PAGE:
Alcohol action plan set to come before Cabinet


By the time the plan is brought to Cabinet, it will be three years since a government-appointed expert group first met to draw up a national alcohol strategy.

Speaking at a conference on alcohol, the new junior health minister, Alex White, said the issue of ending sports sponsorship – opposed by several ministers and departments – was not “a stumbling block”.

Marketing lecturer Pat Kenny told the conference sponsorship was not “a type of philanthropy” by the alcohol industry, but was part of sophisticated marketing strategies to “normalise alcohol consumption”.

The conference, organised by Alcohol Action Ireland, also heard that the number of deaths as a result of cirrhosis of the liver, directly due to alcohol abuse, had doubled between 1996 and 2010.

Prof Frank Murray, chairman of the Royal College of Physicians’ alcohol policy group, said patients with drink-induced cirrhosis – who have a life expectancy of just over a year if they continue drinking – were getting younger and that more women were presenting.

In his first public address outside the Oireachtas, Mr White stated that the action plan, based on the report of the National Substance Misuse Strategy steering group, would go to the Government “within weeks”.

The group made a list of recommendations, including the introduction of minimum pricing, the phasing out of sponsorship, bans on advertising, and restrictions on sales of alcohol.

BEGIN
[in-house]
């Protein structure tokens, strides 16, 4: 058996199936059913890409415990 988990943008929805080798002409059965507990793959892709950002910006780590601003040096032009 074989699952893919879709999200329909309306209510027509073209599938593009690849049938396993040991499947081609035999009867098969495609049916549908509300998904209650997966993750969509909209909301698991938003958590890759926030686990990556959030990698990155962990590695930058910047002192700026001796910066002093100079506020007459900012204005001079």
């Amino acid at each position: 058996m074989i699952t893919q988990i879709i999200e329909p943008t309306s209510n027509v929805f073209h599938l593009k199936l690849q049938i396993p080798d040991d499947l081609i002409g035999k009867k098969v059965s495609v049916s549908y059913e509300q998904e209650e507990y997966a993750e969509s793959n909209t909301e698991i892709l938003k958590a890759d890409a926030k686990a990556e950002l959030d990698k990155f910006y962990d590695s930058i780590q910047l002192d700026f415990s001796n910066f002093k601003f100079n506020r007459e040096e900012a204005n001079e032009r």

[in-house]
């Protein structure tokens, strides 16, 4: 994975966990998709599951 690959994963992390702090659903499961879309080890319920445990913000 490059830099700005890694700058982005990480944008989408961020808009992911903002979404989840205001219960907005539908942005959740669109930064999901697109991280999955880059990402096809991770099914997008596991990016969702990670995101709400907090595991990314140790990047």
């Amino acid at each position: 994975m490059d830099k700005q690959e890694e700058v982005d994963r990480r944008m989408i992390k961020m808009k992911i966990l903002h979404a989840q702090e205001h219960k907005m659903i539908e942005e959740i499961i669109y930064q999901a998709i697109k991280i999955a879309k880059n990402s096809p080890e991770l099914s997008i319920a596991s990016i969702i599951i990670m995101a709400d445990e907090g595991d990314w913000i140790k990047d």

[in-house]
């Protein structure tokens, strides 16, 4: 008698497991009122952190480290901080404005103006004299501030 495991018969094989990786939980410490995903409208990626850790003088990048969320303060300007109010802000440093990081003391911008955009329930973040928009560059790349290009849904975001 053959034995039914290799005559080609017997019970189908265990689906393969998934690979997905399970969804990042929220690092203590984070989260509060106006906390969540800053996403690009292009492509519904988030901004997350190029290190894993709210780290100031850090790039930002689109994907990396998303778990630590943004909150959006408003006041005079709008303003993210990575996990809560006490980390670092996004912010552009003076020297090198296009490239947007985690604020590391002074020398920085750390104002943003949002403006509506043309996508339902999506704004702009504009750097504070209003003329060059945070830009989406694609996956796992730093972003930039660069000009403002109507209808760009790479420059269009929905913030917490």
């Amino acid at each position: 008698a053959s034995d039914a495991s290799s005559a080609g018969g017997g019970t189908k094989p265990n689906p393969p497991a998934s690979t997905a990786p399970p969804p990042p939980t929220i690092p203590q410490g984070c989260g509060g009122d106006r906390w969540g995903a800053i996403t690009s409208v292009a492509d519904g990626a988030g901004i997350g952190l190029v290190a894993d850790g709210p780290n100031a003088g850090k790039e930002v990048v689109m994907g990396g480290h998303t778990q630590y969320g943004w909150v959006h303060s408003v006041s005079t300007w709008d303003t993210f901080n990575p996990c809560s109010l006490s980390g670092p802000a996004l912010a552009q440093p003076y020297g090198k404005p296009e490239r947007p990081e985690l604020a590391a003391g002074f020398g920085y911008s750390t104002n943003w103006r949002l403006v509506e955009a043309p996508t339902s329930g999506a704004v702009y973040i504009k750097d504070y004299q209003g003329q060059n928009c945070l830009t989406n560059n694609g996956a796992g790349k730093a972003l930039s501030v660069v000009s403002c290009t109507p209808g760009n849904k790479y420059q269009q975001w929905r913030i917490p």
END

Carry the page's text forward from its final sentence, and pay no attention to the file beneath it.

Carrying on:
Mr White said nobody could deny the “truth about the misuse of alcohol” and that it warranted policies which would address “this pervasive threat to Irish health”.

Some of the report’s recommendations posed “challenges”, he said, adding that he was observing the litigation taken by the alcohol industry to plans by the Scottish government to introduce minimum pricing.

Speaking afterwards, Mr White said there were no stumbling blocks within Government on sponsorship.

He said he did not yet know when he would be able to publish legislation to implement key actions such as minimum pricing. Nor would he comment on whether the time-frame for the phasing out of sports sponsorship would be pushed back beyond 2016.

Mr Kenny, a lecturer at DIT, said sponsorship of sports and music events was not an act of “philanthropy” by the alcohol industry and that they wanted “something in return”.

He said it was part of integrated marketing plans to engage in a “passionate embrace” with consumers by aligning their brand with sports and music events.

“Marketing, especially sponsorship, normalises alcohol sponsorship,” he said.

“We know as much about alcohol sponsorship as we did about tobacco sponsorship when it was banned.”